Morales was part of the great 2009 IFA class for the Mariners. A left-handed hitter out of San Pedro de Macoris, Morales played in Arizona in 2010 and was back there to start 2011, but after a .405/.452/.608 start in 19 games, he was bumped up to the Appy (with a pitstop in the Cal League for 2 games). In Pulaski he hit .266/.353/.357 in 39 games after a very slow start while playing mostly right field.
Morales has a plus throwing arm, good baseball instincts and enough range to play center now, although he certainly profiles as a corner guy down the road. His bat will be his ticket as he matures, and it could be a good one. Bob Engle said that Morales has, "Very good rhythm and uses his hands well." Add to that plus power and a good approach (despite the high strikeout totals). The Mariners haven't been shy about moving him along to this point, meaning that his 2011 should be enough to get him to Clinton in 2012, which would be aggressive for a kid that would be just 19. Even if he is "only" in Everett, Morales is still a prospect that could rise up these ranks quickly.
32. Brandon Maurer 21-years-old, starting pitcher, High-A High Desert
Maurer's numbers from 2011 don't scream prospect at first glance: 4.99 ERA and 10 homers allowed in 79 1/3 innings. But not only was he pitching in a league known for offense, he was doing it as a player two-plus years younger than the average competitor in the league. And as Pedro Grifol put it in my interview with him, "Maurer had a great year. I saw him pitch three or four times and he never gave in--kept throwing strikes, kept using his secondary pitches." Drafted in the 23rd round out of Orange Lutheran HS in California in 2008, the 6-foot-5 right-handed Maurer has already proven to be one of the steals of that draft in his four pro seasons.
He uses a fastball in the 91-94 range with strong sinking movement and decent run, a curveball and a changeup that is becoming a very good pitch for him. Since he is still rather young, the fastball could get a few more ticks before he is MLB-ready. Although his innings were limited in 2011 (after an injury-riddled 2010), he is expected to pitch in Double-A Jackson in 2012.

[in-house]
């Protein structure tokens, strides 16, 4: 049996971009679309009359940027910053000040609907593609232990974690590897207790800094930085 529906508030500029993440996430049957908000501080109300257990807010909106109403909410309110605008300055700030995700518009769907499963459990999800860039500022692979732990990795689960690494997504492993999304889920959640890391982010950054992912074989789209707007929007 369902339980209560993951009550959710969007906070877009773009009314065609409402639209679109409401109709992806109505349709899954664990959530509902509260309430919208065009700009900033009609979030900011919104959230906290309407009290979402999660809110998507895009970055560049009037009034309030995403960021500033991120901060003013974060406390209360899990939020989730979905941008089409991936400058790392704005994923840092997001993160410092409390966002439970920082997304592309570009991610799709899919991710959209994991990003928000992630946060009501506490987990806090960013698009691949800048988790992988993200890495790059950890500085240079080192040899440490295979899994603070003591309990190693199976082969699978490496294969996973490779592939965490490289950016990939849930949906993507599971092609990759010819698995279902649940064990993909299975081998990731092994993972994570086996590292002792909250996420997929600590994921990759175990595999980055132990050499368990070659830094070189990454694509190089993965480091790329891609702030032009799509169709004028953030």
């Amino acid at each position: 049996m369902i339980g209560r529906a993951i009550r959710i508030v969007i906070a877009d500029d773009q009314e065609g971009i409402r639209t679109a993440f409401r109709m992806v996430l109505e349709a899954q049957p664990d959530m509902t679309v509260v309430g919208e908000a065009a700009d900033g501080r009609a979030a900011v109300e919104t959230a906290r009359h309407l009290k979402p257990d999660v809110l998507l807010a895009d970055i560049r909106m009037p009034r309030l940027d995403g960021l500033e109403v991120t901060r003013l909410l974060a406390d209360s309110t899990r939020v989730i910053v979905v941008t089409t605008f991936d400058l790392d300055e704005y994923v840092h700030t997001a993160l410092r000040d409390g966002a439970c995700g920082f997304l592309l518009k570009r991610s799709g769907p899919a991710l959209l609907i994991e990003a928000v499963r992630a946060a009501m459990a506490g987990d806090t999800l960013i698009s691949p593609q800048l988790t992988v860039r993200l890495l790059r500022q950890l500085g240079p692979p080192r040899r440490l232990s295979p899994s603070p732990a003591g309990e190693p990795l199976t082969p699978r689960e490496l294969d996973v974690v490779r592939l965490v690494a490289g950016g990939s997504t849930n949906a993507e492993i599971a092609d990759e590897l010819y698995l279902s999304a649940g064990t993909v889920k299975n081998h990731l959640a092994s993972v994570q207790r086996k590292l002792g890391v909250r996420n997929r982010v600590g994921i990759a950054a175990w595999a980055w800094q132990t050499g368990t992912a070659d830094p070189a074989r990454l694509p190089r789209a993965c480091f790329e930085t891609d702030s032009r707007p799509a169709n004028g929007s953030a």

31. Rich Poythress 24-years-old, first base, Double-A Jackson
What a difference a year makes. Last season, Poythress was perhaps the most promising power hitter in the Mariners' organization having just put up a 30-plus homer, 30-plus double season for the Mavericks. But as California League stats often do to players, 2011 was a big letdown. Poythress' extra base hits dropped from 64 to 42 in roughly the same amount of at bats, but his average also took a nose dive and ended nearly 50 points lower in 2011. That's not to say that it was a total down year, but while Poythress regressed slightly, the system improved dramatically.
His walk ratio improved a bit (9.6 to 9.8)while his strikeout rate fell a good amount (18.4 to 16.0), but as a limited range first baseman or designated hitter defensively, all of Rich's value is tied up in his bat and his right-handed bat needs to be more than league-average for Poythress to have MLB value. Big and strong at 6-foot-4 and 235 pounds, I saw him in Spring Training and was a little frustrated by the type of contact he made. For a former second round pick as a college bat from a big power hitter, I expect bigger swings. Perhaps this is all part of the plan and the power will re-appear. He does get great loft and natural backspin and showed power to all fields, but a player of his pedigree should not go 34 games without a home run in Double-A ball in his second pro season. He did hit .316/.396/.445 in the second half and should see Tacoma in 2012, but right now I'd say he is a long ways away from being a big league option.
That's it for prospects 35-31. Check back this Friday as we reveal the next five players in our countdown to the top prospects in the Mariners system.